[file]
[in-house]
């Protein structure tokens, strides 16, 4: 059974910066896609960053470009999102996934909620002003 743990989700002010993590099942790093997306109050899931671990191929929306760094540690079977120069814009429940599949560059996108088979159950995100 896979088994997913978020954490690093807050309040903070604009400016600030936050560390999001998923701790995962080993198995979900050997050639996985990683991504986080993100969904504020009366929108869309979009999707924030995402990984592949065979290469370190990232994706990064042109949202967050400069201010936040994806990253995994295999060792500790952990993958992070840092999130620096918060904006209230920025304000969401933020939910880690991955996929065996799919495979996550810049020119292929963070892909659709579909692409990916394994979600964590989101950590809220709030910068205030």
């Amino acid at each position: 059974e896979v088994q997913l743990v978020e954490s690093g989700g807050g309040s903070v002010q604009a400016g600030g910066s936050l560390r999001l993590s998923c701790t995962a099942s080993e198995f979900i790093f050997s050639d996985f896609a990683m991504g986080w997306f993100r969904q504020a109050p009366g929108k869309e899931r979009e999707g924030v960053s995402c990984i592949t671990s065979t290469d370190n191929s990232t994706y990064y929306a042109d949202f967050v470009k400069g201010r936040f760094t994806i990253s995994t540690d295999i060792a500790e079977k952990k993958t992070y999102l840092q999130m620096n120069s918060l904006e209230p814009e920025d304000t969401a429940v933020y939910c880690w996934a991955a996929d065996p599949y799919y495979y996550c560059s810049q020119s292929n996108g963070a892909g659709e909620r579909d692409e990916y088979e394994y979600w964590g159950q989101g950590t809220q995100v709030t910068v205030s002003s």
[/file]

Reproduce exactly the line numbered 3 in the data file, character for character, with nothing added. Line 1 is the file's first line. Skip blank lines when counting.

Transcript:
């Amino acid at each position: 059974e896979v088994q997913l743990v978020e954490s690093g989700g807050g309040s903070v002010q604009a400016g600030g910066s936050l560390r999001l993590s998923c701790t995962a099942s080993e198995f979900i790093f050997s050639d996985f896609a990683m991504g986080w997306f993100r969904q504020a109050p009366g929108k869309e899931r979009e999707g924030v960053s995402c990984i592949t671990s065979t290469d370190n191929s990232t994706y990064y929306a042109d949202f967050v470009k400069g201010r936040f760094t994806i990253s995994t540690d295999i060792a500790e079977k952990k993958t992070y999102l840092q999130m620096n120069s918060l904006e209230p814009e920025d304000t969401a429940v933020y939910c880690w996934a991955a996929d065996p599949y799919y495979y996550c560059s810049q020119s292929n996108g963070a892909g659709e909620r579909d692409e990916y088979e394994y979600w964590g159950q989101g950590t809220q995100v709030t910068v205030s002003s």